Bottom-up solution - why do we compare dp[end] itself with dp[start]+1?

Why do we take the minimum value between the current jump-count and the jumps needed to reach the current index + 1?
in code, it’s dp[end] = Math.min(dp[end], dp[start]+1);

I understand the dp[end] = dp[start] + 1 when end=start+1; end <= start+jumps[start] .
But I don’t understand why do we compare dp[end] itself with dp[start]+1. According to dp[end] = dp[start] + 1, dp[end]> dp[start] + 1.

Did I miss anything?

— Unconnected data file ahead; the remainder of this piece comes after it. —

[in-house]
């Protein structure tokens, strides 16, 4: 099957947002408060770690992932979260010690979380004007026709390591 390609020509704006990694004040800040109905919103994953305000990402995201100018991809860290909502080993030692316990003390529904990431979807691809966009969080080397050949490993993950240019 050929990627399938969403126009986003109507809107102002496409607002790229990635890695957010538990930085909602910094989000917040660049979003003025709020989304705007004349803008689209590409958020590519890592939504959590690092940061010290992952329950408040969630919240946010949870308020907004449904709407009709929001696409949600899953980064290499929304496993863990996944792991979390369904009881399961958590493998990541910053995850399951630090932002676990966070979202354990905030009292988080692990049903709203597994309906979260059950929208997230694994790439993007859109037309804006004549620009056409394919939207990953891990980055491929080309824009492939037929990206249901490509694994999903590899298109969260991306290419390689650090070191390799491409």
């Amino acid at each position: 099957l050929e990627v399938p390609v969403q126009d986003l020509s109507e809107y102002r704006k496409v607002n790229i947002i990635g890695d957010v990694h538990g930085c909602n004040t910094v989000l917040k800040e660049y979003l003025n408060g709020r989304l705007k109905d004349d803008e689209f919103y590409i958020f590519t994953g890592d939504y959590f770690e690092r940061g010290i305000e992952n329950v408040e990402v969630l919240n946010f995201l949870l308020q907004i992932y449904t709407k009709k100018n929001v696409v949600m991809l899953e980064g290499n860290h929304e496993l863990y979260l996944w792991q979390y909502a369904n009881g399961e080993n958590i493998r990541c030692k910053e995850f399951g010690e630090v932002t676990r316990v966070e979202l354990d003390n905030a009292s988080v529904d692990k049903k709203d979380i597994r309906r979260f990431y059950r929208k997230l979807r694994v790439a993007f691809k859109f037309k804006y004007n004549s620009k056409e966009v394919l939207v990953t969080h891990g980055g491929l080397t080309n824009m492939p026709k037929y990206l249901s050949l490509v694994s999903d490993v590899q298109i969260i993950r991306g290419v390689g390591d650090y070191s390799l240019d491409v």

@Franklin I think before the end there can be more starts that can reach that end (the end may iterate through more than one at a time), so we need to take the minimum between the two. I could see that we can check if (dp[end] == Integer.MAX_VALUE) then assign dp[end] equals to dp[start]+1; instead using Math.min, but the minimum checking way help us understand more about the problem that the current end can be reached by more than one start.